Growing up, I was and still am highly influenced by Mr. Bob Ross. The paintings and techniques are how I actually learned to paint landscapes but, the words he planted into my psyche and the lessons he taught me stay in my heart to this day.
I dedicated a canvas to him as tribute to his legacy but, I need your help finishing it up.
What should be painted on the end of his paint brush? What would you do? How would you finish this up? A happy little tree? Happy little clouds? A unicorn? A rainbow? I’m stuck. Please help by leaving me your thoughts, advice and direction.
Until then, here’s how I painted the rest of Mr. Ross.
How to paint Bob Ross:
Step 1: I like to cut stencils from a photo because it is very accurate and it gives me a precise map of someone’s facial structures. Using a cutting blade, I cut away the dark areas such as the eyes, the nostrils, and so on.
Step 2: I have also cut the outline of the body, head, and arms. This step will make sense later on.
Step 3: Laying down the black over the stencil that I have cut, you can see where the eyes will go and so on. At this point, I have added the positive side of the stencil and I sprayed the trademark afro hairdo and beard with a transparent black.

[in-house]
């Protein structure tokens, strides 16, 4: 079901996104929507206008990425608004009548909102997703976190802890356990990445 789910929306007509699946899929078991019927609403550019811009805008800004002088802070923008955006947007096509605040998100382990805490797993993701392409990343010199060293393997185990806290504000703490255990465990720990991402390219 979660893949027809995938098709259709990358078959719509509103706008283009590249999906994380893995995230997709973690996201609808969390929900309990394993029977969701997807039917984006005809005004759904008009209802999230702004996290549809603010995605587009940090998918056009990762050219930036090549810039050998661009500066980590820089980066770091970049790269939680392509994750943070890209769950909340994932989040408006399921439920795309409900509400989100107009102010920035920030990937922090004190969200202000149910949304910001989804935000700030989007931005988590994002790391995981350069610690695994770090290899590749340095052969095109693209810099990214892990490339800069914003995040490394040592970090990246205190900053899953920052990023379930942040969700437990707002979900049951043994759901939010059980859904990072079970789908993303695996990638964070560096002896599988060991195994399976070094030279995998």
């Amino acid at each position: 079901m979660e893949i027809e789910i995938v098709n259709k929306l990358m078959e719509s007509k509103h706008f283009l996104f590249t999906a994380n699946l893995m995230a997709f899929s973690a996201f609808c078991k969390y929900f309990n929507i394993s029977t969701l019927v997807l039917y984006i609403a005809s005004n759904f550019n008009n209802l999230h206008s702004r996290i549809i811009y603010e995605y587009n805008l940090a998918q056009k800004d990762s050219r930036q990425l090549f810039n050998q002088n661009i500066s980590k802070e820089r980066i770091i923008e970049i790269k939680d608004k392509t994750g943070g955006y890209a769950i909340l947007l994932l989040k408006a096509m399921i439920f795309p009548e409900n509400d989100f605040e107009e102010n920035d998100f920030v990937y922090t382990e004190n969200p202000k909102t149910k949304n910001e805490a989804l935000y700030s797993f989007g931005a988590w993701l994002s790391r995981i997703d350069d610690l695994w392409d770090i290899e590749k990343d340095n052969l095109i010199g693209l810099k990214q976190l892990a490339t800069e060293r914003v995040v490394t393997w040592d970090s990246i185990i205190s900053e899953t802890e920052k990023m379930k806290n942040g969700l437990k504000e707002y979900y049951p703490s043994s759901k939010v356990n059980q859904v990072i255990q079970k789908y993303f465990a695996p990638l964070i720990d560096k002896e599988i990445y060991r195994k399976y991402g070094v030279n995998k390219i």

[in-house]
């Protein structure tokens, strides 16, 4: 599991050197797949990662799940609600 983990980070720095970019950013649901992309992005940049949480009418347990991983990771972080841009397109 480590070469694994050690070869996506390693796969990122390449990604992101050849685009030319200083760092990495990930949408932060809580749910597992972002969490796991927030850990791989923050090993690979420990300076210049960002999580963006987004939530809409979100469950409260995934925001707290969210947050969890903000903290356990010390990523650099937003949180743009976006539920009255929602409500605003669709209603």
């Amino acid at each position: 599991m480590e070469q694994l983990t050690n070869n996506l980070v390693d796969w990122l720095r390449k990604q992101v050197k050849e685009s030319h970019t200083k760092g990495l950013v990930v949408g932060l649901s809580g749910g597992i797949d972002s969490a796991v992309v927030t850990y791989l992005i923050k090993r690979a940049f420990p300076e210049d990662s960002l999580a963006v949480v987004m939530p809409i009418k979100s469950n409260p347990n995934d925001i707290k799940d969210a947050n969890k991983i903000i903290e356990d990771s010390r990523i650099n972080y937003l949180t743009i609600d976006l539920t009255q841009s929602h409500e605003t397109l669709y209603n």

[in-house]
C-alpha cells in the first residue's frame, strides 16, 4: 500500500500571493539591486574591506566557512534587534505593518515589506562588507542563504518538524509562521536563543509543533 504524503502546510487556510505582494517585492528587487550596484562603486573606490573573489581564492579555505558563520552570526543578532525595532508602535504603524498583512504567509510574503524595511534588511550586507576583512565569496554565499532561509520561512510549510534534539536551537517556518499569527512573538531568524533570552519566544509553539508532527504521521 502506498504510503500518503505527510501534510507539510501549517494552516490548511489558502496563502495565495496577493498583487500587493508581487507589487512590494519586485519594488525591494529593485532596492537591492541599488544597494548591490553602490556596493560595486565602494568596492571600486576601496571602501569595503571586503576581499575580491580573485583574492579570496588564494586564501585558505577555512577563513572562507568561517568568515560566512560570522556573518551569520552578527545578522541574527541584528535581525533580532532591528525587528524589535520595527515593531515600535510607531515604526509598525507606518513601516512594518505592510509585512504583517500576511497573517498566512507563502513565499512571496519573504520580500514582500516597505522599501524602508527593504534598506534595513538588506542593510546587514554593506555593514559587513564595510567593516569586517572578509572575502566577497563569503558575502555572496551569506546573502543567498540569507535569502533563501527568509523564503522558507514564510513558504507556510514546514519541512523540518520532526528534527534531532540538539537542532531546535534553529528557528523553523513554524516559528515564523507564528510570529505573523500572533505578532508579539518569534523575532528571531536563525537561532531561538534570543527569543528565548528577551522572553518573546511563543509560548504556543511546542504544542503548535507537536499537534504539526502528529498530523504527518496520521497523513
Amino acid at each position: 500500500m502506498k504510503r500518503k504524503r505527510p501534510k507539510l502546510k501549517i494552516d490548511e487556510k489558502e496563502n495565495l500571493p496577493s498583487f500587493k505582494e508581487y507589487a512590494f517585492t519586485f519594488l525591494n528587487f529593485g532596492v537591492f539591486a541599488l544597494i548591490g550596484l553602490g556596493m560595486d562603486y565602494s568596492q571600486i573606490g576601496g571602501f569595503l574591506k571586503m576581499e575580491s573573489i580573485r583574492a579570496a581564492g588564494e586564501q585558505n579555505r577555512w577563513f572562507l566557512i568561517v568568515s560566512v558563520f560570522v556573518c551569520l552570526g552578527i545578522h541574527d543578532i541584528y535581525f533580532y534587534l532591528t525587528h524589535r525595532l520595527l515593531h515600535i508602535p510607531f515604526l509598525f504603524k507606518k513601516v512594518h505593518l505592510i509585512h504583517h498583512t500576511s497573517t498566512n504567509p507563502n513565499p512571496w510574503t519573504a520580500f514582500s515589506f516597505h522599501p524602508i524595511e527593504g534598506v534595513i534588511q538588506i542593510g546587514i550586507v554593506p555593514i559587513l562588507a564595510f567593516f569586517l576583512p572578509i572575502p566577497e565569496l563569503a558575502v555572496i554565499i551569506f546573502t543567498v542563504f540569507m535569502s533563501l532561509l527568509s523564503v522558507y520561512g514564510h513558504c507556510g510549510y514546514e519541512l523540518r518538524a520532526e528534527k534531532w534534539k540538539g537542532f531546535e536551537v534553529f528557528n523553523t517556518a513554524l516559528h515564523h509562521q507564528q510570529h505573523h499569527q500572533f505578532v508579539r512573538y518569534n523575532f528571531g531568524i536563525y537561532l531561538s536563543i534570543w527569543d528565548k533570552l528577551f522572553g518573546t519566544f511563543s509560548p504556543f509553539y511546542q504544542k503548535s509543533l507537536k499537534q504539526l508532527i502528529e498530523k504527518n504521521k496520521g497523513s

Step 4: Now comes the detail on the fabrics like the ripped canvas and his classic Bob Ross shirt. I also seek the assistance of a freehand airbrush curve that I can use on the folds of the shirt.
Step 5: Here’s a little closer look at how I did the shirt.
Step 6: Rendering skin is fun but very precise work. There are muscles, bones, veins, hair and freckles. Take your time and build this up slowly and you can achieve this layer by layer.
Step 7: The same concept goes for the face. Don’t over do it all at once. Painting faces takes patience and the ability to see things in layers. I used a transparent black and carefully, sparingly added the shadows of the nose, cheek bones, eyes and beard layer by layer. Take your time and have fun in this step.
Step 8: Note that there is no white paint used in this painting. This is a good exercise on refraining from over painting, over doing and rushing into something that takes time and care. Remember that you are using paint to push shadows back and avoiding areas to pull out highlights. This is your world so , Mr. Ross would say!
Thank you for joining me today and hope this helps you create your own Bob Ross portrait. Please leave me your thoughts and remember that this is still not finished…..we need your input on how to finish this up. Shoot over your ideas below and Happy painting. Anh Pham
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